Banger @ Dance Base
Once upon a studded leather wristband, it was all too easy. Lads formed in a circle at the school disco, shaking their greasy hair and headbanging to Whole Lotta Rosie, while girls stood, pointed and laughed. Tara Cheyenne however, knows that it is not as simple as that now, that this can be liberating. Implicit in her work is the need for making each gesture larger, owning the space as only swaggering young men can. She takes to the stage as a sexually provocative woman in lingerie, then transforms by merely slipping on army fatigues into a teenage boy, governed by twin obsessions of war studies and heavy metal, the devil horn sign taking her over, a la Doctor Strangelove and that Nazi salute.
Her physicality is impressive, riffing on riffs, portraying all four members of a metal band, from Gene Simmons-esque singer to powerhouse drummer and she skips between vacuous cheerleader to earnest, hurt teenage boy spouting pretentious poetry with consummate ease, beautifully observing the overwrought idiocy of nihilistic HM lyrics. Marc Stewart's score is suitably blistering, particularly the pummeling drum solo – 'grunge ballet' could be a whole new genre.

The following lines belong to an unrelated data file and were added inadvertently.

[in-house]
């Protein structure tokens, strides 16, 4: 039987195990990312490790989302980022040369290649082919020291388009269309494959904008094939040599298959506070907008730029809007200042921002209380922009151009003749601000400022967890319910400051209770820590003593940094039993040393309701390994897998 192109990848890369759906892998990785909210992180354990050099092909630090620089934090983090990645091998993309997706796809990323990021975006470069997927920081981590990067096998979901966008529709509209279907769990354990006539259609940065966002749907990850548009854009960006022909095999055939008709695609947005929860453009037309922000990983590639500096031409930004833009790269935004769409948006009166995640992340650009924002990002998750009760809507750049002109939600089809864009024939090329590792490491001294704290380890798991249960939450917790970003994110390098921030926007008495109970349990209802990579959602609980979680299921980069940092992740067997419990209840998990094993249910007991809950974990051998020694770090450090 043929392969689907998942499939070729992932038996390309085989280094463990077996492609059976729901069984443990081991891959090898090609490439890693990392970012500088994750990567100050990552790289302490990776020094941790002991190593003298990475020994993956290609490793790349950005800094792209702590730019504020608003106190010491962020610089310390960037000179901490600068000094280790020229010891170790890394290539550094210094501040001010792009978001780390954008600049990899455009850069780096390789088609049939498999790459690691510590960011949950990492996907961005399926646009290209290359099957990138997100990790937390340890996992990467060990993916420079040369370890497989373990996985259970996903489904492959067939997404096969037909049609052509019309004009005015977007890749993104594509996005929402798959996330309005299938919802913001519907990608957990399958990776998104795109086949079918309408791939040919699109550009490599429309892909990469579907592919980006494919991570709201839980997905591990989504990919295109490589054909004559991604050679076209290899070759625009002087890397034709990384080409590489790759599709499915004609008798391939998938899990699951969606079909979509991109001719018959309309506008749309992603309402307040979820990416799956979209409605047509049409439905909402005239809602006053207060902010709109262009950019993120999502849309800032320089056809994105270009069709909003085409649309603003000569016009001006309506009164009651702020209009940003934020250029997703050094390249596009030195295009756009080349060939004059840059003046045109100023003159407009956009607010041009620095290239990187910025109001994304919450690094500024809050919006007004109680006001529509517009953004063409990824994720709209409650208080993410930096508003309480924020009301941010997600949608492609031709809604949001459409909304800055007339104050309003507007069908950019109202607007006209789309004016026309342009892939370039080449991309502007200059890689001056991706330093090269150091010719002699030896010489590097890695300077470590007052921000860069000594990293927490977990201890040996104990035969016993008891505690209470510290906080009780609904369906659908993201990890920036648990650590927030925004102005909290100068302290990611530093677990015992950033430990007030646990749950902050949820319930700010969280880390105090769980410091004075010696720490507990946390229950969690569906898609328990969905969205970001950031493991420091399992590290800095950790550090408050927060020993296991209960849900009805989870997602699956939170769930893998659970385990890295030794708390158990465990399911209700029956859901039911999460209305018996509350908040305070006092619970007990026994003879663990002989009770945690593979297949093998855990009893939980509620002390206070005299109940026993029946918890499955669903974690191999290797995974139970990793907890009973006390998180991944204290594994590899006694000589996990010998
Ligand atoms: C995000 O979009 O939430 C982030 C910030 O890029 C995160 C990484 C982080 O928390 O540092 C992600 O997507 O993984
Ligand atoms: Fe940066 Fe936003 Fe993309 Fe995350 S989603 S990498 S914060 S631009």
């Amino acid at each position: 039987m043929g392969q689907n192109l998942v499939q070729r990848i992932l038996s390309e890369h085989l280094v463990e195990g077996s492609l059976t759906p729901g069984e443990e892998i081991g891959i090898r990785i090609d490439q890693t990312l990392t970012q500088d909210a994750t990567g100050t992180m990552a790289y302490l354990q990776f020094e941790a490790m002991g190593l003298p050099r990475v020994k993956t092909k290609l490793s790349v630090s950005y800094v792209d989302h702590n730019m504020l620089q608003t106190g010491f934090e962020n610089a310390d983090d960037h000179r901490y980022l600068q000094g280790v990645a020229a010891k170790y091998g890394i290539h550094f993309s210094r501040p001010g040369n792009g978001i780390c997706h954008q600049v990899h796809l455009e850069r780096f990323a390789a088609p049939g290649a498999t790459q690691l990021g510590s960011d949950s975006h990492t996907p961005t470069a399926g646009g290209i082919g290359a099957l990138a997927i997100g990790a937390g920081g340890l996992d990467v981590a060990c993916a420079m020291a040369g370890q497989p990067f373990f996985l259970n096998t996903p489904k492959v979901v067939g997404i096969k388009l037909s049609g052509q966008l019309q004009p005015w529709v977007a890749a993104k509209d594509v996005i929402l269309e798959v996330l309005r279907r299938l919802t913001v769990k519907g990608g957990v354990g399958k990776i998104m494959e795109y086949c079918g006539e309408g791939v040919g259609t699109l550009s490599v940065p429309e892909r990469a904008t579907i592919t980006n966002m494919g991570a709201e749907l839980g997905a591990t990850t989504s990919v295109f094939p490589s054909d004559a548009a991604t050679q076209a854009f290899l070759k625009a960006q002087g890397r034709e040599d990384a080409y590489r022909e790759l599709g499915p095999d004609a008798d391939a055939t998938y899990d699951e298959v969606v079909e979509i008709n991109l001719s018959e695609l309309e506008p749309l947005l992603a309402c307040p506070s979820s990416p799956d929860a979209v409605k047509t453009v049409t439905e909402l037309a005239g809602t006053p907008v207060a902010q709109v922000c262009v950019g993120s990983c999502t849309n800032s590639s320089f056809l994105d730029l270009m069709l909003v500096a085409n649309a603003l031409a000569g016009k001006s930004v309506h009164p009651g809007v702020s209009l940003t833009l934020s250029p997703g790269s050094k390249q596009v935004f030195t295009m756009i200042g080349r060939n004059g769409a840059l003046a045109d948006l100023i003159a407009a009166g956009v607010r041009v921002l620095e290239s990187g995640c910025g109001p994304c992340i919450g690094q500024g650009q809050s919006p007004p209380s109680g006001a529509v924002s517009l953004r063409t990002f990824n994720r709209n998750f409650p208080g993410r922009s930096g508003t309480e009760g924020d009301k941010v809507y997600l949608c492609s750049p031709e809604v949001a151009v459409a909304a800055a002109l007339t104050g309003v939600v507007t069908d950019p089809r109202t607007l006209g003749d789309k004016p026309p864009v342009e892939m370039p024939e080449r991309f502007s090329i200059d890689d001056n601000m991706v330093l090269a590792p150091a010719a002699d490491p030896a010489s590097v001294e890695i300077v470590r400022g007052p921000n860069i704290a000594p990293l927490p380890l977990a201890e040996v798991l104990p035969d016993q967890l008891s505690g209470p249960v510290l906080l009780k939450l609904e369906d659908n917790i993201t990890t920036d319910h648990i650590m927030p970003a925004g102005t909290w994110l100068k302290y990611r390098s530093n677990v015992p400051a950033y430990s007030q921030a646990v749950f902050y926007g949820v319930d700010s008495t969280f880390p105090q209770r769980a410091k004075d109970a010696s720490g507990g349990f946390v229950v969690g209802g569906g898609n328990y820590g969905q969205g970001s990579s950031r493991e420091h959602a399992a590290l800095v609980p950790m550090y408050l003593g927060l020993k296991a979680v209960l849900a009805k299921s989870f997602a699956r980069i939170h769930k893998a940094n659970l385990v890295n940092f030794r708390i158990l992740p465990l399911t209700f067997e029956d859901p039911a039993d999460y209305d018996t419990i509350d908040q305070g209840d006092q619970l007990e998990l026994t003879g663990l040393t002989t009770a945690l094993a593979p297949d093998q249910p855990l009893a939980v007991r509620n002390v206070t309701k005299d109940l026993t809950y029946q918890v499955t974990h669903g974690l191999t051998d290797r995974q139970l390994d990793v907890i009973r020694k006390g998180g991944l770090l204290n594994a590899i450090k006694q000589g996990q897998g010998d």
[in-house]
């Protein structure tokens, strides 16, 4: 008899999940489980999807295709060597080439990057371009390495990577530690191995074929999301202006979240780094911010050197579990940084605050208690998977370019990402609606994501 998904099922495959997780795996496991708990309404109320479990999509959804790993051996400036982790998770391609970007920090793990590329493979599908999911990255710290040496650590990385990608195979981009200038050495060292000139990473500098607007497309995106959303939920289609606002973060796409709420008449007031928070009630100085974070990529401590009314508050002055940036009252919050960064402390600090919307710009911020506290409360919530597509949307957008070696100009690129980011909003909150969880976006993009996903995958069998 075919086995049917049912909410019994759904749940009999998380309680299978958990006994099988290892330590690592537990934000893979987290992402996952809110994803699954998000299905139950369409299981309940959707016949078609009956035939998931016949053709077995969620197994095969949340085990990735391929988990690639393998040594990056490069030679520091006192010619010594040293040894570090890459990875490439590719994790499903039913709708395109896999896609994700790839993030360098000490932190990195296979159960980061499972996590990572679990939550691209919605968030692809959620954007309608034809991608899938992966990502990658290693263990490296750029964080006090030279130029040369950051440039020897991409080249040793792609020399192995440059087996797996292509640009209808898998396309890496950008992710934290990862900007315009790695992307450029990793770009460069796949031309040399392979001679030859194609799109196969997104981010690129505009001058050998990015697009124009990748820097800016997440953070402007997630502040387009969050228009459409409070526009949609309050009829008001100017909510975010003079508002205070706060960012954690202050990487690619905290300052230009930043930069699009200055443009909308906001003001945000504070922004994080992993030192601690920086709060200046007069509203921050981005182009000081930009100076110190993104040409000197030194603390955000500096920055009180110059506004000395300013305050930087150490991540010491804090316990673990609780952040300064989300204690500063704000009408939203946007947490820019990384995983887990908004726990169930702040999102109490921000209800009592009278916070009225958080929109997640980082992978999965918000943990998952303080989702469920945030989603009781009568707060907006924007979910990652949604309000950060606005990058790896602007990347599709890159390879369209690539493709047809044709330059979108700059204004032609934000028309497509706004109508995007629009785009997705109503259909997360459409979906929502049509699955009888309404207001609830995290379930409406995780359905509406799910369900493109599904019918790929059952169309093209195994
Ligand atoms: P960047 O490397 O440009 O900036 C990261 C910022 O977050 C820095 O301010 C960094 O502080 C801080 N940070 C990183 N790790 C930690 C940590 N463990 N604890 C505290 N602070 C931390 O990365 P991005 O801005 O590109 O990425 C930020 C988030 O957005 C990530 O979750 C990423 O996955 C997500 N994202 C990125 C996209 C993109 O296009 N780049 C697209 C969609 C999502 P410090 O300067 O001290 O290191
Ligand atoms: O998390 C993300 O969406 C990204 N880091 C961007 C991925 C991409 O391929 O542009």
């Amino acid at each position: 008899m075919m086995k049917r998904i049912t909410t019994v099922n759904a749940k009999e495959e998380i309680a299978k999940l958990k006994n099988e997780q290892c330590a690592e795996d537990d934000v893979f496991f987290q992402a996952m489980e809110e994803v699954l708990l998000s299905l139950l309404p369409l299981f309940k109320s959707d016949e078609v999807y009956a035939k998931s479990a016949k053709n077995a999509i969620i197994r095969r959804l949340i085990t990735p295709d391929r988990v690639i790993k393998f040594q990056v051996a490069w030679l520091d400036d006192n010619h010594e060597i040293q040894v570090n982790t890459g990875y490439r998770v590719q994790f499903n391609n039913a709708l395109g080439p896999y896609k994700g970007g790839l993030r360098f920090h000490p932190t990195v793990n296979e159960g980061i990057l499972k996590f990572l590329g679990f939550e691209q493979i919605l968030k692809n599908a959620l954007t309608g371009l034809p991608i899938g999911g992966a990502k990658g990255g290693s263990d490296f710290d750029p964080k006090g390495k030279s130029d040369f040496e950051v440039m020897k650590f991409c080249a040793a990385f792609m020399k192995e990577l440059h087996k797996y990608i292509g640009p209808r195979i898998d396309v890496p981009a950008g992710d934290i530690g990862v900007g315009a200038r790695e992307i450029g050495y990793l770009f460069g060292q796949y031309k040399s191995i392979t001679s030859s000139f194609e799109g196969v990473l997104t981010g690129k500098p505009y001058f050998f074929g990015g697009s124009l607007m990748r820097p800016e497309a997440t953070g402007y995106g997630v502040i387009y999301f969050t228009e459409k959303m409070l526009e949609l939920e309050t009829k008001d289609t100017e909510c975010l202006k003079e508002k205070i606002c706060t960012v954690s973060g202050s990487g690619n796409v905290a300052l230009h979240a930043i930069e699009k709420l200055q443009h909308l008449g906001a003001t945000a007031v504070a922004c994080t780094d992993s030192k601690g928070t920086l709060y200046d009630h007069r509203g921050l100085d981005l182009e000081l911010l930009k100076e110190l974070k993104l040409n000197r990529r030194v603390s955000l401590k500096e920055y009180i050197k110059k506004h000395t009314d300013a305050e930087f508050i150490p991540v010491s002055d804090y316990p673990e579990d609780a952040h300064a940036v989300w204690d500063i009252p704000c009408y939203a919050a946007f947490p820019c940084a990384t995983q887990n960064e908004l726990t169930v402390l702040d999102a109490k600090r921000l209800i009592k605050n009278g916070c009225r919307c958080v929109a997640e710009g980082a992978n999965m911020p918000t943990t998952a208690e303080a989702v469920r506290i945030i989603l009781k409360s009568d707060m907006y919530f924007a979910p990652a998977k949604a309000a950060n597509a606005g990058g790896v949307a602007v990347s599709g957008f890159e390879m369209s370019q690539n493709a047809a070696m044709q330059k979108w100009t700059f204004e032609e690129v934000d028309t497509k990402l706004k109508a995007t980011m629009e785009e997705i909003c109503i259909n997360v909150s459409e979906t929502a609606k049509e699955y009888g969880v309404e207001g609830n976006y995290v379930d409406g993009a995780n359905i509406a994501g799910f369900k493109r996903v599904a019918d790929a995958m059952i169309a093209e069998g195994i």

Less successful is Cheyenne's batty old English war veteran, addled equally with shrapnel as alcohol – the segue into that depiction is not as fluid as that of her schoolyard outsiders. Nonetheless, that issue aside, Banger satisfies as both physical theatre and play on society's supposed gender limitations, tapping into that impulse we all have to air drum when Black Sabbath comes on... even if she does disconcertingly resemble a young Ed Byrne.